Vermont Doughnut Holes

Never mind the doughnut — this recipe is an easy way to make only the holes, crunchy little nuggets perfect for dipping into maple syrup. There's no finicky rolling or rising involved. Instead, simply stir up a stiff pancake-like batter and drop it by spoonfuls into a shallow (1") bath of hot oil. Four minutes later — golden brown, ultra-crisp doughnut holes, soft and tender inside, ready to sprinkle with cinnamon sugar or confectioners' sugar, or dunk in maple syrup or honey.

30 mins
1 hr 30 mins
about 2 dozen larger doughnut holes, or 4 dozen smaller ones
Vermont Doughnut Holes


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  1. Pour the oil 1" deep into a 10" skillet that's about 2 1/2" deep or use an electric frying pan. You want the oil to be about 1" deep. Start to heat the oil to 350°F while you're preparing the doughnut batter.

  2. Whisk together the dry ingredients. In a separate bowl, whisk together the milk and egg.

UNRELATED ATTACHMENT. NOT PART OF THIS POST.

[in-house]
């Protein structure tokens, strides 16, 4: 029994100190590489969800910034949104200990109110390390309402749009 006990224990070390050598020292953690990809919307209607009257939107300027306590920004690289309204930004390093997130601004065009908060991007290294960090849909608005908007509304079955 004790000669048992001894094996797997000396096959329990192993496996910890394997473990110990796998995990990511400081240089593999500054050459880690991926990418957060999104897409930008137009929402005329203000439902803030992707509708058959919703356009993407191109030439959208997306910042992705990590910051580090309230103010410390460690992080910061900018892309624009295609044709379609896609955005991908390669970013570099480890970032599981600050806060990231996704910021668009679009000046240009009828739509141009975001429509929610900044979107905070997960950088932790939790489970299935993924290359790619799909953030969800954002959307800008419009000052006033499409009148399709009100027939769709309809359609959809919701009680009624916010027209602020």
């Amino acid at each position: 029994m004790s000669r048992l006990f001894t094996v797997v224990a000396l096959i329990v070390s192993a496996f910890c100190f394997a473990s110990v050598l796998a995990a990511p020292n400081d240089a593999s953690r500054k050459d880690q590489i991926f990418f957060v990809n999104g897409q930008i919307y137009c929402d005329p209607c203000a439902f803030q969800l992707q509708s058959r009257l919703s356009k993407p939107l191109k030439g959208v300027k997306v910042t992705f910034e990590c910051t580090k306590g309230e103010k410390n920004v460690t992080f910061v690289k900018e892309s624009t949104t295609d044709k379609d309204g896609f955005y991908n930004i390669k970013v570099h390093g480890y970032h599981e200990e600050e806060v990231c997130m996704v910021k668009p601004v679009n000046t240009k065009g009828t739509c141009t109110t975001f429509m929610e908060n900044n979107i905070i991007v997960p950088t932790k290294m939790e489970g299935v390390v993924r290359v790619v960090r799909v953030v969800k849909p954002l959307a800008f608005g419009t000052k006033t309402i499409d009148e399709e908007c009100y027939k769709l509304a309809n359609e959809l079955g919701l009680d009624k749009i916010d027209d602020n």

3. Pour the milk/egg into the bowl with the dry ingredients, stirring briefly; then add the melted butter, stirring to make a thick batter/soft dough.

  4. When the oil has come up to temperature, use a cookie scoop (or a spoon) to drop balls of batter into the hot oil. This recipe will make 2" doughnut holes using a tablespoon cookie scoop, and dropping in balls of dough about as big as an undersized ping pong ball; or 1 1/2" holes, using a teaspoon cookie scoop, and dropping in balls of dough about as big as a chestnut.

  5. Fry the doughnut holes for 2 minutes on the first side, or until they're deep brown. Some of them may turn themselves over; that's OK, just use a pair of tongs to turn them back. After 2 minutes, turn the holes over, and fry for an additional 2 minutes (for the larger doughnut holes), or 1 1/2 minutes (for the smaller ones).

  6. Transfer the doughnut holes to a baking sheet lined with paper towels to drain and cool.

  7. Serve warm or at room temperature, sprinkled with sugar and/or dipped in maple syrup or honey.

Tips from our Bakers

  • An electric frying pan is a good choice here, especially since its adjustable dial makes it really easy to heat the oil to the correct temperature.
  • Want to substitute whole wheat flour for some (or perhaps all) of the all-purpose flour in this recipe? For best results, see How to substitute whole wheat flour for white flour in baking.